Phishing boom in China bucks global trends
There’s been a sharp upturn in the numbers of phishing pages, with the majority of them hosted in China and targeting Chinese victims and sites.
That’s according to analysis of world phishing trends from the Anti-Phishing Working Group (APWG).
The APWG report, covering the second half of 2013, finds over 82,000 unique domain names were used in phishing scams, up from under 54,000 for the first half of the year.
That’s an increase of just over 50%. For comparison, the total number of domains on register increased by only 4% in the same period, to 271 million.
When the APWG released its data for the first quarter of last year, it seemed as though phishing was on the decline, at least as a method of scamming people en masse, with those previously engaged in bulk phishing turning their hands to more targeted techniques instead.
The data from the second half of the year is heavily dominated by what seems to be a phishing boom in China.
The growth in Chinese phishing is reflected in a major increase in sites which seem to be set up solely for the purposes of phishing.
More than 1 in 4 scam sites noted in the report take this form, over 22,000 in total, almost double the figure for the first half of the year and the highest figure recorded in the 7 years since the APWG started studying such data.
Most phishing sites make use of pre-existing legitimate domains hijacked for phishing purposes, particularly hosting services where large numbers of sites can be compromised with a single hack on a shared virtual server, but in this recent boom in China it seems that the preferred technique is to make use of cheap or free domain services.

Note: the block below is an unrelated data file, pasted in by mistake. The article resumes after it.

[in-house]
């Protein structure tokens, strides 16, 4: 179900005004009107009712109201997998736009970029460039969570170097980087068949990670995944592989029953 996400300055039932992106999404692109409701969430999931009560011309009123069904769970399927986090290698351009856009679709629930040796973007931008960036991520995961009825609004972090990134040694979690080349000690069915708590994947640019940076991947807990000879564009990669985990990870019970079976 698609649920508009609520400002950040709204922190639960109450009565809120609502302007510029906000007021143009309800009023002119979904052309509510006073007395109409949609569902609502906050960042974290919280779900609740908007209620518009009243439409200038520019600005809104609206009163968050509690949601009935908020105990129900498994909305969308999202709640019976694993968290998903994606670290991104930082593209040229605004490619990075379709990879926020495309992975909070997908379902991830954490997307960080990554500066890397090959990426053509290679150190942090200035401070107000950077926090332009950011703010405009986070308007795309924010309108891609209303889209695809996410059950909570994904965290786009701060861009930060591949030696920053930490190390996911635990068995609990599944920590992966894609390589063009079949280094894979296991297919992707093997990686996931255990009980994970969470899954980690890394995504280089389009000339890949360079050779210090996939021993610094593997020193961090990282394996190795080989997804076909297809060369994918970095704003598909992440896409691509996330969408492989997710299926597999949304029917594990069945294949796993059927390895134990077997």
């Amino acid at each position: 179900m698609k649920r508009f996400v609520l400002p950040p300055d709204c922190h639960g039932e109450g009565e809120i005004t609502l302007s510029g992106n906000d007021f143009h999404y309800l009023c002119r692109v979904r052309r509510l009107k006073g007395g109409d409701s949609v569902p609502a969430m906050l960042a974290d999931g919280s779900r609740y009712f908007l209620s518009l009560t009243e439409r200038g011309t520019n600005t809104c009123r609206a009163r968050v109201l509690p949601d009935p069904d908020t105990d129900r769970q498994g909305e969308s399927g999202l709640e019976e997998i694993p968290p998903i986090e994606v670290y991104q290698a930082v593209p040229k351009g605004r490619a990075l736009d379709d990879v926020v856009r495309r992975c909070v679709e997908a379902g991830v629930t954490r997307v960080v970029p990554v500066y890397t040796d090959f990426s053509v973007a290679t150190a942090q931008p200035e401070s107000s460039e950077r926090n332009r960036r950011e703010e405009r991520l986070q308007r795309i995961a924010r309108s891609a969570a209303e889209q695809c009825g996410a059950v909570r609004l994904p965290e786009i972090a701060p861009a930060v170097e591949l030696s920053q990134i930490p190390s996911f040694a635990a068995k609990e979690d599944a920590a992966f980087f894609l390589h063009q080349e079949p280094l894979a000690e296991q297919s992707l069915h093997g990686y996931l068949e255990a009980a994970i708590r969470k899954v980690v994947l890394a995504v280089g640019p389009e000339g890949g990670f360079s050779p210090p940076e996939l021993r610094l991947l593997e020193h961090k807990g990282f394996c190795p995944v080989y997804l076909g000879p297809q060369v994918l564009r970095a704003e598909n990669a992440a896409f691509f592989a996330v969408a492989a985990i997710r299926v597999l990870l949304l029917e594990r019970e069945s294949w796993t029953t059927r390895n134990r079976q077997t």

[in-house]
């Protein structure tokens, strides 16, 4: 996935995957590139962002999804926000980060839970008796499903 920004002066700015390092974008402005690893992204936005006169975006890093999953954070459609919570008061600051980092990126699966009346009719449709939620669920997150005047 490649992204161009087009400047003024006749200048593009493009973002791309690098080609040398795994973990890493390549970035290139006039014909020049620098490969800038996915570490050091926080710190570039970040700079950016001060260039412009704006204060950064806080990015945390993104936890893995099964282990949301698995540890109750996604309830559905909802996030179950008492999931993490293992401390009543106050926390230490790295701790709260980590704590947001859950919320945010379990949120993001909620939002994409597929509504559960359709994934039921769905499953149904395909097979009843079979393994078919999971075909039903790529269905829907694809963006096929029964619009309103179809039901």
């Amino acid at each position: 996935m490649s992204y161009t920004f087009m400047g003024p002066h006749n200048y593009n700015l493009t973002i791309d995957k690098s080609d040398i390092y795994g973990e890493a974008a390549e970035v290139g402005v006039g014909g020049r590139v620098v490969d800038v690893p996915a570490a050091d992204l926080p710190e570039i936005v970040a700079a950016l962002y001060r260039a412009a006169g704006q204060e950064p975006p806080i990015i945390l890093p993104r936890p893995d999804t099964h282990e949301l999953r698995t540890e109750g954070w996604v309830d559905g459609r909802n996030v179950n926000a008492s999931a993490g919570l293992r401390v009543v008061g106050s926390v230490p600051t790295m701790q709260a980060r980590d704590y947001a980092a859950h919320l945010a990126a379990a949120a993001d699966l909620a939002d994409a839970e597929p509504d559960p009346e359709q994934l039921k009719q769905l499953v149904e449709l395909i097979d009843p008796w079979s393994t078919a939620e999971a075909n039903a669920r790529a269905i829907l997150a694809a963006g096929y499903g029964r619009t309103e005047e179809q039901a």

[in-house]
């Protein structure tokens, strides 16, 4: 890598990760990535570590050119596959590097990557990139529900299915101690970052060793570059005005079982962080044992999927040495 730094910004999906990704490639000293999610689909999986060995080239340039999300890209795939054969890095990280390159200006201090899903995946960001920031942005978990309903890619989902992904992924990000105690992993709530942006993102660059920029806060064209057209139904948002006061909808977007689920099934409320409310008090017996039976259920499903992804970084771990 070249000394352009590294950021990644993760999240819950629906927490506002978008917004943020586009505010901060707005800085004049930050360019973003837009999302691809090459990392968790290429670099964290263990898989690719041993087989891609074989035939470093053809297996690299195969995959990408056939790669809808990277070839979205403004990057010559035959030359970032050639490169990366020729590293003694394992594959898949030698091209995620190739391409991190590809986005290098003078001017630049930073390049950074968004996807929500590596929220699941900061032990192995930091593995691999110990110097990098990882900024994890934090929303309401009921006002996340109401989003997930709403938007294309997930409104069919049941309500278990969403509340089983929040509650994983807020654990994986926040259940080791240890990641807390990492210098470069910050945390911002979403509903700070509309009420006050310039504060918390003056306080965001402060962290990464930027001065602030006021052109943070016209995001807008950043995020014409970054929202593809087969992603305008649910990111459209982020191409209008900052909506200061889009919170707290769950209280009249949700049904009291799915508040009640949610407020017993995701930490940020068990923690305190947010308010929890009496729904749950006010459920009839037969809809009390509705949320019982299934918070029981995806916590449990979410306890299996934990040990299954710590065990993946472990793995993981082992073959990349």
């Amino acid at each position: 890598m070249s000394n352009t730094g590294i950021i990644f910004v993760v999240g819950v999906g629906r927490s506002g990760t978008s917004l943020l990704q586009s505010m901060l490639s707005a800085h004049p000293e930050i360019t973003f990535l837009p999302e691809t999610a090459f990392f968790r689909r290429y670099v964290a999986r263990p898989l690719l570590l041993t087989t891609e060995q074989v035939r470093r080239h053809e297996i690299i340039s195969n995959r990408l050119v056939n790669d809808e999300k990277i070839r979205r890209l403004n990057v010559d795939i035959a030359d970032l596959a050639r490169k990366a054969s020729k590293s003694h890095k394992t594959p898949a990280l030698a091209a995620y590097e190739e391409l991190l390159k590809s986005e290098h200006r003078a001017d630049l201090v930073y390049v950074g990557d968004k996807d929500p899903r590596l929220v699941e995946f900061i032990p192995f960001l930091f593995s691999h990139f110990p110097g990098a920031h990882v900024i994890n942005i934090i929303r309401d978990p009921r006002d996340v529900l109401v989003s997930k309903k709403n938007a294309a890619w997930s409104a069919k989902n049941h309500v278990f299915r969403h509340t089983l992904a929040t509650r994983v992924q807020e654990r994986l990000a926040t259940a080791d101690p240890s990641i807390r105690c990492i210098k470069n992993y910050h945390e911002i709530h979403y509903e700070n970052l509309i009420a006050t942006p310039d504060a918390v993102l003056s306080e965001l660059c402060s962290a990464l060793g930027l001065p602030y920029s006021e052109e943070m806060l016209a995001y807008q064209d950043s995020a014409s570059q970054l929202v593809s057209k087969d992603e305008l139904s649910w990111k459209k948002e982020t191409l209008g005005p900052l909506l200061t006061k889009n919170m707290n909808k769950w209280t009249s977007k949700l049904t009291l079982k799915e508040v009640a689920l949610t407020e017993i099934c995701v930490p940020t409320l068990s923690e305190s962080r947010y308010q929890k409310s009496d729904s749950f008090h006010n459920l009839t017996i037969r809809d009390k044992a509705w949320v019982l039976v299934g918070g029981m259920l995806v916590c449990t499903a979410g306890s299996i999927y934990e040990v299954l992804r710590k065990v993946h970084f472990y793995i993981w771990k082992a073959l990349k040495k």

Many such services use the top-level domains (TLDs) of micro-states such as Tokelau, a Pacific island territory of New Zealand whose .tk domain was used for 22% of all sites thought to have been registered by phishers, behind .com of course but well ahead of all others.
The APWG estimates that 85% of such domains, registered specifically to be used for phishing purposes, were set up by Chinese phishers and targeted Chinese sites, including popular online marketplaces such as Taobao and Alibaba as well as many Chinese banks.
China is clearly a massive market for phishing scams. As the nation’s economy continues to dominate the world, the internet is steadily penetrating to more and more of its huge population.
Those mobiles may have received as many as 300 billion spam messages in the past year. Many of those will doubtless have been trying to direct new victims to the hordes of phishing sites being set up to target Chinese consumers.
Better news is also to be found in the APWG study, including continuing indications that we are getting better at spotting and taking down suspect sites – the average uptime was less than 29 hours, and half of all phishing sites were offline within 8 hours.
The report also includes a wealth of data on other aspects of the phishing problem, including the use of URL shortening services and the distribution of brands being targeted.
It seems fairly certain that phishing isn’t going to go away any time soon.
As long as humans are easily taken in by social engineering techniques, the APWG and others working in this area should have their work cut out for them for some time to come.
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